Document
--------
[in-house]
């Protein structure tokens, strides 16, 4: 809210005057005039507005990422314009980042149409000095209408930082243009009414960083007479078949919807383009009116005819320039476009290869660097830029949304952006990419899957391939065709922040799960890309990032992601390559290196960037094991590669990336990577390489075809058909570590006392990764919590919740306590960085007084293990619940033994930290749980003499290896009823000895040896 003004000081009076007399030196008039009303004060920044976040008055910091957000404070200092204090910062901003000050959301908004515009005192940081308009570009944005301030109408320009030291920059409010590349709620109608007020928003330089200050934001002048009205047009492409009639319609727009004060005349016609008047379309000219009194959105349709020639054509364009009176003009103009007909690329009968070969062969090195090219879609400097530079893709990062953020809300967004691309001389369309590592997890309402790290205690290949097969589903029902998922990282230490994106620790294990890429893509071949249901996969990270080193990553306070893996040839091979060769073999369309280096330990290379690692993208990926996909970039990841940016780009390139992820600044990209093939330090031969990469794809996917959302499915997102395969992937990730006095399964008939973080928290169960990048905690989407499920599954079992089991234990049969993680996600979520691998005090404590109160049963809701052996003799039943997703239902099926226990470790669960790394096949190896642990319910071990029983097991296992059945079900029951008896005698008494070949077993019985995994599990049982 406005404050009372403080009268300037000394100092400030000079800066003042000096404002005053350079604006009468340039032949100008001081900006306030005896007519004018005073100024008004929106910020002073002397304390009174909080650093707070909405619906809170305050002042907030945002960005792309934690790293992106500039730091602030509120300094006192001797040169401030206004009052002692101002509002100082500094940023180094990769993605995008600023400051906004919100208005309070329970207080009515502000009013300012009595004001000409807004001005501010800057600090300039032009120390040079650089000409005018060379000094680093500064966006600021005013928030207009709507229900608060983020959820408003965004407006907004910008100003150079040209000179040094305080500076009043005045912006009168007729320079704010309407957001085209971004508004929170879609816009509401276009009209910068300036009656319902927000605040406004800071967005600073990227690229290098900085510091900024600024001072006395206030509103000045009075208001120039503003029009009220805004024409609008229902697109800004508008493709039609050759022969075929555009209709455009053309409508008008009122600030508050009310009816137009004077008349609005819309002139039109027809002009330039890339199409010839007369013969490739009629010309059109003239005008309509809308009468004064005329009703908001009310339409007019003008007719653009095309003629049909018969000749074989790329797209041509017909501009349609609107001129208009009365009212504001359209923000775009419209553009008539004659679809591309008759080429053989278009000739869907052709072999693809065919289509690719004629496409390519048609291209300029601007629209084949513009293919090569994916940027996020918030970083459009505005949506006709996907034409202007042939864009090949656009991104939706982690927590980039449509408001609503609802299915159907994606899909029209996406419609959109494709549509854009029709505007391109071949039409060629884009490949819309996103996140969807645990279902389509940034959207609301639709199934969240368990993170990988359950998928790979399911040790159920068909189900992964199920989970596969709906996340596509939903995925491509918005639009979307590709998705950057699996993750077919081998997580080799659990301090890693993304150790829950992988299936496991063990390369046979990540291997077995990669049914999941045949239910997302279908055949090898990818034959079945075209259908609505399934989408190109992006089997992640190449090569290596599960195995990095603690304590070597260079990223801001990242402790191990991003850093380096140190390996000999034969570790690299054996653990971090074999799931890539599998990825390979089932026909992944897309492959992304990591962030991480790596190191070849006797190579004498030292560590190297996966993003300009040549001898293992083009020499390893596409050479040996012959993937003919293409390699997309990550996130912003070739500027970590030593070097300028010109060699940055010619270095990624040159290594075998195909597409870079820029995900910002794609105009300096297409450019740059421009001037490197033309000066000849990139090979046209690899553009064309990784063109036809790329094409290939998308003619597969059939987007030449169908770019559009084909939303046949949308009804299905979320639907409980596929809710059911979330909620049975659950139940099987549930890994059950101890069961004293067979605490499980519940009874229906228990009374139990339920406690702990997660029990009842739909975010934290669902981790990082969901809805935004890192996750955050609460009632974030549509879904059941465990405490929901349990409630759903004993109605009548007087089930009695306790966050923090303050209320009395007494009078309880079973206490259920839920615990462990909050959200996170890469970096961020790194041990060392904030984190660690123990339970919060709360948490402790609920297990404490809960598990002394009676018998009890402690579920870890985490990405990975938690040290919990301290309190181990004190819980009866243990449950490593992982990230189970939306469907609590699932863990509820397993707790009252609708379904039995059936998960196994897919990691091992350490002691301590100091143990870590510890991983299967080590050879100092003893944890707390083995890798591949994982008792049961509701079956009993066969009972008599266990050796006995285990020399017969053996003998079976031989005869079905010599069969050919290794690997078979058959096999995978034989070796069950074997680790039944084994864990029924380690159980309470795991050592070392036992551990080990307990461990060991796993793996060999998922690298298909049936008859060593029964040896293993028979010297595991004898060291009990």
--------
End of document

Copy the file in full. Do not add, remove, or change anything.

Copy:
[in-house]
């Protein structure tokens, strides 16, 4: 809210005057005039507005990422314009980042149409000095209408930082243009009414960083007479078949919807383009009116005819320039476009290869660097830029949304952006990419899957391939065709922040799960890309990032992601390559290196960037094991590669990336990577390489075809058909570590006392990764919590919740306590960085007084293990619940033994930290749980003499290896009823000895040896 003004000081009076007399030196008039009303004060920044976040008055910091957000404070200092204090910062901003000050959301908004515009005192940081308009570009944005301030109408320009030291920059409010590349709620109608007020928003330089200050934001002048009205047009492409009639319609727009004060005349016609008047379309000219009194959105349709020639054509364009009176003009103009007909690329009968070969062969090195090219879609400097530079893709990062953020809300967004691309001389369309590592997890309402790290205690290949097969589903029902998922990282230490994106620790294990890429893509071949249901996969990270080193990553306070893996040839091979060769073999369309280096330990290379690692993208990926996909970039990841940016780009390139992820600044990209093939330090031969990469794809996917959302499915997102395969992937990730006095399964008939973080928290169960990048905690989407499920599954079992089991234990049969993680996600979520691998005090404590109160049963809701052996003799039943997703239902099926226990470790669960790394096949190896642990319910071990029983097991296992059945079900029951008896005698008494070949077993019985995994599990049982 406005404050009372403080009268300037000394100092400030000079800066003042000096404002005053350079604006009468340039032949100008001081900006306030005896007519004018005073100024008004929106910020002073002397304390009174909080650093707070909405619906809170305050002042907030945002960005792309934690790293992106500039730091602030509120300094006192001797040169401030206004009052002692101002509002100082500094940023180094990769993605995008600023400051906004919100208005309070329970207080009515502000009013300012009595004001000409807004001005501010800057600090300039032009120390040079650089000409005018060379000094680093500064966006600021005013928030207009709507229900608060983020959820408003965004407006907004910008100003150079040209000179040094305080500076009043005045912006009168007729320079704010309407957001085209971004508004929170879609816009509401276009009209910068300036009656319902927000605040406004800071967005600073990227690229290098900085510091900024600024001072006395206030509103000045009075208001120039503003029009009220805004024409609008229902697109800004508008493709039609050759022969075929555009209709455009053309409508008008009122600030508050009310009816137009004077008349609005819309002139039109027809002009330039890339199409010839007369013969490739009629010309059109003239005008309509809308009468004064005329009703908001009310339409007019003008007719653009095309003629049909018969000749074989790329797209041509017909501009349609609107001129208009009365009212504001359209923000775009419209553009008539004659679809591309008759080429053989278009000739869907052709072999693809065919289509690719004629496409390519048609291209300029601007629209084949513009293919090569994916940027996020918030970083459009505005949506006709996907034409202007042939864009090949656009991104939706982690927590980039449509408001609503609802299915159907994606899909029209996406419609959109494709549509854009029709505007391109071949039409060629884009490949819309996103996140969807645990279902389509940034959207609301639709199934969240368990993170990988359950998928790979399911040790159920068909189900992964199920989970596969709906996340596509939903995925491509918005639009979307590709998705950057699996993750077919081998997580080799659990301090890693993304150790829950992988299936496991063990390369046979990540291997077995990669049914999941045949239910997302279908055949090898990818034959079945075209259908609505399934989408190109992006089997992640190449090569290596599960195995990095603690304590070597260079990223801001990242402790191990991003850093380096140190390996000999034969570790690299054996653990971090074999799931890539599998990825390979089932026909992944897309492959992304990591962030991480790596190191070849006797190579004498030292560590190297996966993003300009040549001898293992083009020499390893596409050479040996012959993937003919293409390699997309990550996130912003070739500027970590030593070097300028010109060699940055010619270095990624040159290594075998195909597409870079820029995900910002794609105009300096297409450019740059421009001037490197033309000066000849990139090979046209690899553009064309990784063109036809790329094409290939998308003619597969059939987007030449169908770019559009084909939303046949949308009804299905979320639907409980596929809710059911979330909620049975659950139940099987549930890994059950101890069961004293067979605490499980519940009874229906228990009374139990339920406690702990997660029990009842739909975010934290669902981790990082969901809805935004890192996750955050609460009632974030549509879904059941465990405490929901349990409630759903004993109605009548007087089930009695306790966050923090303050209320009395007494009078309880079973206490259920839920615990462990909050959200996170890469970096961020790194041990060392904030984190660690123990339970919060709360948490402790609920297990404490809960598990002394009676018998009890402690579920870890985490990405990975938690040290919990301290309190181990004190819980009866243990449950490593992982990230189970939306469907609590699932863990509820397993707790009252609708379904039995059936998960196994897919990691091992350490002691301590100091143990870590510890991983299967080590050879100092003893944890707390083995890798591949994982008792049961509701079956009993066969009972008599266990050796006995285990020399017969053996003998079976031989005869079905010599069969050919290794690997078979058959096999995978034989070796069950074997680790039944084994864990029924380690159980309470795991050592070392036992551990080990307990461990060991796993793996060999998922690298298909049936008859060593029964040896293993028979010297595991004898060291009990």